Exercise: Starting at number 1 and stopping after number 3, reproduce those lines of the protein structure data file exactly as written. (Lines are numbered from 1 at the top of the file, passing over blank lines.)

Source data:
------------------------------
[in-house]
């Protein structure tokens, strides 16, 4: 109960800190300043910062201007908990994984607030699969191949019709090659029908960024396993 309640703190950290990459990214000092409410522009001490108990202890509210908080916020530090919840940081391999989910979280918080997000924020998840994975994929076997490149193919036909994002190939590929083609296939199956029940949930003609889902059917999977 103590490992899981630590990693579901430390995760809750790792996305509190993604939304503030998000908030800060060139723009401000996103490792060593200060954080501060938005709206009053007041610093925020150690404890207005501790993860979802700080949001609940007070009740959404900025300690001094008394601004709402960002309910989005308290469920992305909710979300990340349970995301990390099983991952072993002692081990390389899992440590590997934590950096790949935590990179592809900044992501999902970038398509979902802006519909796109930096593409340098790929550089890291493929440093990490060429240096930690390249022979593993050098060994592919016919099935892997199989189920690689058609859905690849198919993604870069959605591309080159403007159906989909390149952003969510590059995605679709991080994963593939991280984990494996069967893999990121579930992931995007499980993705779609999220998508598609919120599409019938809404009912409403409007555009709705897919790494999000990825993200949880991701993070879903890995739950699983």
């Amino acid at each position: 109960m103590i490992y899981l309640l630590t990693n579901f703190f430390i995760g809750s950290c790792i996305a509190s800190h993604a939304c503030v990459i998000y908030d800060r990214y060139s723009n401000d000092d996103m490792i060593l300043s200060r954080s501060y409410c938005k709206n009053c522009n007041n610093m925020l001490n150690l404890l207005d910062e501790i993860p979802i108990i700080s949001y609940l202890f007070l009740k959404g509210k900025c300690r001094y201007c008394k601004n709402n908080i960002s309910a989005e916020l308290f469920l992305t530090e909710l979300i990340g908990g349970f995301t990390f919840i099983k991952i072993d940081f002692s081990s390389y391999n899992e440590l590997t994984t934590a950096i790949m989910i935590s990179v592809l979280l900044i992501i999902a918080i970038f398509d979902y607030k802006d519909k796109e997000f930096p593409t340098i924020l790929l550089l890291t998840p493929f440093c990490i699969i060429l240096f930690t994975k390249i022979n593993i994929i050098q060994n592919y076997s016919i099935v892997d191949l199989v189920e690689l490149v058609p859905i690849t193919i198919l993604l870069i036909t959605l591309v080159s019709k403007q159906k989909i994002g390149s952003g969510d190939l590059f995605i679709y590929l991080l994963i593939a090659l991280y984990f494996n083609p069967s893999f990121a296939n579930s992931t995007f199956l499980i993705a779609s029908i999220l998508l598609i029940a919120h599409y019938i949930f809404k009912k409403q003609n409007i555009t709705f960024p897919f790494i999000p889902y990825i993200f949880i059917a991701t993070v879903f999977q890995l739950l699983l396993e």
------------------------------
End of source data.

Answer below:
[in-house]
């Protein structure tokens, strides 16, 4: 109960800190300043910062201007908990994984607030699969191949019709090659029908960024396993 309640703190950290990459990214000092409410522009001490108990202890509210908080916020530090919840940081391999989910979280918080997000924020998840994975994929076997490149193919036909994002190939590929083609296939199956029940949930003609889902059917999977 103590490992899981630590990693579901430390995760809750790792996305509190993604939304503030998000908030800060060139723009401000996103490792060593200060954080501060938005709206009053007041610093925020150690404890207005501790993860979802700080949001609940007070009740959404900025300690001094008394601004709402960002309910989005308290469920992305909710979300990340349970995301990390099983991952072993002692081990390389899992440590590997934590950096790949935590990179592809900044992501999902970038398509979902802006519909796109930096593409340098790929550089890291493929440093990490060429240096930690390249022979593993050098060994592919016919099935892997199989189920690689058609859905690849198919993604870069959605591309080159403007159906989909390149952003969510590059995605679709991080994963593939991280984990494996069967893999990121579930992931995007499980993705779609999220998508598609919120599409019938809404009912409403409007555009709705897919790494999000990825993200949880991701993070879903890995739950699983």
């Amino acid at each position: 109960m103590i490992y899981l309640l630590t990693n579901f703190f430390i995760g809750s950290c790792i996305a509190s800190h993604a939304c503030v990459i998000y908030d800060r990214y060139s723009n401000d000092d996103m490792i060593l300043s200060r954080s501060y409410c938005k709206n009053c522009n007041n610093m925020l001490n150690l404890l207005d910062e501790i993860p979802i108990i700080s949001y609940l202890f007070l009740k959404g509210k900025c300690r001094y201007c008394k601004n709402n908080i960002s309910a989005e916020l308290f469920l992305t530090e909710l979300i990340g908990g349970f995301t990390f919840i099983k991952i072993d940081f002692s081990s390389y391999n899992e440590l590997t994984t934590a950096i790949m989910i935590s990179v592809l979280l900044i992501i999902a918080i970038f398509d979902y607030k802006d519909k796109e997000f930096p593409t340098i924020l790929l550089l890291t998840p493929f440093c990490i699969i060429l240096f930690t994975k390249i022979n593993i994929i050098q060994n592919y076997s016919i099935v892997d191949l199989v189920e690689l490149v058609p859905i690849t193919i198919l993604l870069i036909t959605l591309v080159s019709k403007q159906k989909i994002g390149s952003g969510d190939l590059f995605i679709y590929l991080l994963i593939a090659l991280y984990f494996n083609p069967s893999f990121a296939n579930s992931t995007f199956l499980i993705a779609s029908i999220l998508l598609i029940a919120h599409y019938i949930f809404k009912k409403q003609n409007i555009t709705f960024p897919f790494i999000p889902y990825i993200f949880i059917a991701t993070v879903f999977q890995l739950l699983l396993e």